16. 16. Recognizing a Potential Suicide Victim (1 of 2) • Gets affairs in order • Gives away articles of value • Exhibits signs of planning a suicide • Obtaining a weapon • Writing a suicide note
  17. 17. Recognizing a Potential Suicide Victim (2 of 2) • May say: • Life isn’t worth living. • My family would be better without me. • Next time, I’ll take enough pills. • Take my valuables. • I won’t be around to deal with that. • You’ll be sorry when I’m gone. • I won’t be around much longer. • Life’s too hard. • Nobody understands me. • I can’t make it better. • I’d be better off dead. • I feel like there is no way out.
  18. 18. Care for a Potential Suicide Victim (1 of 2) • Be direct. • Be willing to listen. • Be nonjudgmental. • Get involved. • Do not dare him or her to do it. • Do not act shocked.
  19. 19. Care for a Potential Suicide Victim (2 of 2) • Do not be sworn to secrecy. • Offer hope that alternatives are available. • Take action. • Get help from persons or agencies.
  20. 20. Emotional Injury • First aid for an emotional “injury” means being supportive. • Although most emotional reactions are temporary, they are seriously disabling and may upset others.
  21. 21. Typical Reactions • Common in the face of an emergency: • Feeling shaky • Perspiring profusely • Becoming nauseated • Determine whether a person needs help. • Do not be impatient, intolerant, or resentful. • Do not be overly sympathetic or overly solicitous.
  22. 22. Recognizing Aggressive, Hostile, and Violent Behavior (1 of 2) • Size up the situation before you do anything. • Does the person have clenched fists? • Is he or she holding a weapon? • Is the person yelling? • Is the person verbally threatening harm?
  23. 23. Recognizing Aggressive, Hostile, and Violent Behavior (2 of 2) • If the scene is unsafe, do not enter. • Contact law enforcement officers. • Encourage the person to speak about cause of anger • Notify police if you are unable to communicate with person
  24. 24. Care for Aggressive, Hostile, and Violent Behavior (1 of 2) • Acknowledge that the person seems upset. • Maintain a comfortable distance. • Encourage the person to state what is troubling him or her. • Do not make quick moves. • Respond to the person’s questions. • Do not threaten, challenge, or argue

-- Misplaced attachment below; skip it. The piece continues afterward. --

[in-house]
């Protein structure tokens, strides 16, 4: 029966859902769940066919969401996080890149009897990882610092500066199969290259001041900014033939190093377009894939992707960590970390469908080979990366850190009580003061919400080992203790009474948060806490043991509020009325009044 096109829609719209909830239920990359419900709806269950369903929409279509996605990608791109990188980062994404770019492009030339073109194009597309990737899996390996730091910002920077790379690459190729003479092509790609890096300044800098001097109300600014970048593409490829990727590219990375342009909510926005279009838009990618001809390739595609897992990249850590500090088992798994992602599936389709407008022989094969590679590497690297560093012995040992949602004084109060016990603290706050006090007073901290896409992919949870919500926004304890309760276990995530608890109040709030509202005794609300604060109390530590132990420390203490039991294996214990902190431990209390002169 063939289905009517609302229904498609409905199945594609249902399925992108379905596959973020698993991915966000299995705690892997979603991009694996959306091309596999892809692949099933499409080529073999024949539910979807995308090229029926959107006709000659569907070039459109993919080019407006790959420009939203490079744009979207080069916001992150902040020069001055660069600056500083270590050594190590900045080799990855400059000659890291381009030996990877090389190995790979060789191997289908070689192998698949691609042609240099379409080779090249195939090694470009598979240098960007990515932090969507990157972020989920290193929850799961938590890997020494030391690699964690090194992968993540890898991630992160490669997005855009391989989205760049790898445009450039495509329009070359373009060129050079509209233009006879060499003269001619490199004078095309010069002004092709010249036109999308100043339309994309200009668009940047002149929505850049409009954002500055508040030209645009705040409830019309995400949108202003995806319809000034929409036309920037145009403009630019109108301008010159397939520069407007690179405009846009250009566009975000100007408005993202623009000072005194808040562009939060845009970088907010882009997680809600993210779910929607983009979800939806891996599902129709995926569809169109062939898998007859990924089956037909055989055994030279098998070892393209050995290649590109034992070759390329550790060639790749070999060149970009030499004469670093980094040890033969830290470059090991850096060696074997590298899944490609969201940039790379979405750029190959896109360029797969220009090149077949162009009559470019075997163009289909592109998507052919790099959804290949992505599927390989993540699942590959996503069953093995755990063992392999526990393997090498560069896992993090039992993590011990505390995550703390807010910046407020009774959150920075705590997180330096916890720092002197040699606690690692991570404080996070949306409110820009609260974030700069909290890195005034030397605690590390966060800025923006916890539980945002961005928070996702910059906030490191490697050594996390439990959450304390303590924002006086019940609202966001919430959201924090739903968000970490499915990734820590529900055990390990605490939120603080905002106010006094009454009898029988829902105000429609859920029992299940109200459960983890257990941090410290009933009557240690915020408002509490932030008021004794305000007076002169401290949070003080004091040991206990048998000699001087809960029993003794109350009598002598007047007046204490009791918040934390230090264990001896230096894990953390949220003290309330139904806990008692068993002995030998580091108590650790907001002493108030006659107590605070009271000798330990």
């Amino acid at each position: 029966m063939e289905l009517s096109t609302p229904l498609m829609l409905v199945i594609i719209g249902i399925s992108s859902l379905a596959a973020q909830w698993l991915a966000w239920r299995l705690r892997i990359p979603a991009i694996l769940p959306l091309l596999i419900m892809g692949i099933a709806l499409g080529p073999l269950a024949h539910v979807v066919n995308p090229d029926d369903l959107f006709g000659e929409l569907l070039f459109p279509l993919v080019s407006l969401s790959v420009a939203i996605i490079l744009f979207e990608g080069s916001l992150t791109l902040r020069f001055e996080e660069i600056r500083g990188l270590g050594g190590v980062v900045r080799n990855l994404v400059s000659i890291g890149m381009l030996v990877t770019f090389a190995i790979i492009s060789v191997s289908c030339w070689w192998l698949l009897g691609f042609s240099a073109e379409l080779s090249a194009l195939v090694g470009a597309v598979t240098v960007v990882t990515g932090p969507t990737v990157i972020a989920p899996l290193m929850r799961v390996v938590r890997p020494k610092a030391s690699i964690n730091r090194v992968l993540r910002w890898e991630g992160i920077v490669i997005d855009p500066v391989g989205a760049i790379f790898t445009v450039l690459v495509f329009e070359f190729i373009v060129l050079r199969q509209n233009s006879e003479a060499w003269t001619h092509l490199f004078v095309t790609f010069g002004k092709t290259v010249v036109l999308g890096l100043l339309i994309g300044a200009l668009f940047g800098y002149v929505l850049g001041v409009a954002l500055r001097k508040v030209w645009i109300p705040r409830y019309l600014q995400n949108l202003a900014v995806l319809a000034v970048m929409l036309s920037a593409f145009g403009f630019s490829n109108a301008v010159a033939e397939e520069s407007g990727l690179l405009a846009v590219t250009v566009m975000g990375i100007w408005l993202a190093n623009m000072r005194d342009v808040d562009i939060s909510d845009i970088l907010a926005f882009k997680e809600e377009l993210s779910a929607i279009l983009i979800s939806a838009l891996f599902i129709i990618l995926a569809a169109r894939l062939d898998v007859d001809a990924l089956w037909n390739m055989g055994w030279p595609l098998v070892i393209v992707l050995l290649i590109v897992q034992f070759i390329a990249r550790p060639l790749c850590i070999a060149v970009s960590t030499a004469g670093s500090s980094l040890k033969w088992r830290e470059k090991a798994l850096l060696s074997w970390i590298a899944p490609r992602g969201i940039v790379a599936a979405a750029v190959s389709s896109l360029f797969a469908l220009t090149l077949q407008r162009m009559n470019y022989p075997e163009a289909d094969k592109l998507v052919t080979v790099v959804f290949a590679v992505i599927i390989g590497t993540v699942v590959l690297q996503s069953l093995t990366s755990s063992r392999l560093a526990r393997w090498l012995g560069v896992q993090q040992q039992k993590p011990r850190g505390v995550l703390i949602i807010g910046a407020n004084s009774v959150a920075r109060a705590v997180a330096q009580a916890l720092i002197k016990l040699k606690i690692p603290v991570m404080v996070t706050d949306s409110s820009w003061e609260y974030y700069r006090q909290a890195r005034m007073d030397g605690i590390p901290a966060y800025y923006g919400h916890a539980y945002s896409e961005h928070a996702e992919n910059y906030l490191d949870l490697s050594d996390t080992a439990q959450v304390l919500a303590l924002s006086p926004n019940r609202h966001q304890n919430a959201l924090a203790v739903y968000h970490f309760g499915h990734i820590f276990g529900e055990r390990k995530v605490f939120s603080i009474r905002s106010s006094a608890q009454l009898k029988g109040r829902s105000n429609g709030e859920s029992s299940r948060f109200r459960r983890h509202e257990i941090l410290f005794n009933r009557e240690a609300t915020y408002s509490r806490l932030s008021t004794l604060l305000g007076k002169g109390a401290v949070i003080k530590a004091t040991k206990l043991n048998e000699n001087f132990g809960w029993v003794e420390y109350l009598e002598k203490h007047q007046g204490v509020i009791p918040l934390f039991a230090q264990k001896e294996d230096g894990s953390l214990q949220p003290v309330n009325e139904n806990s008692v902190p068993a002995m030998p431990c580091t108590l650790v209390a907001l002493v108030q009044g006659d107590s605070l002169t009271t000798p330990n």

25. 25. Care for Aggressive, Hostile, and Violent Behavior (2 of 2) • Tell the truth — do not lie. • Do not “play along” with the person. • Involve trusted family members or friends. • Be prepared to stay with the person. • Never leave the person alone. • Avoid unnecessary physical contact. • Maintain eye contact.
  26. 26. Sexual Assault and Rape (1 of 2) • Rape is forcible sexual intercourse without the consent of one participant. • Categories include: • Acquaintance rape • Date rape • Marital rape • Stranger rape
  27. 27. Sexual Assault and Rape (2 of 2) • The victim may hesitate to report a rape. • Shame • Guilt • Fear of retaliation • Reluctance to deal with law enforcement • Doubt that a “real” rape occurred
  28. 28. Care for a Rape or Sexual Assault Victim • Be tactful and sensitive. • Convince the victim to seek counseling. • Ask victim not to change clothes or bathe. • Suggest that the victim not urinate, douche, defecate, or wash before being examined. • Care for any injuries.
  29. 29. Child Abuse and Neglect (1 of 2) • More than 2.5 million cases of child abuse and neglect cases are reported each year. • 35% involve physical abuse • 15% involve sexual abuse • 50% involve neglect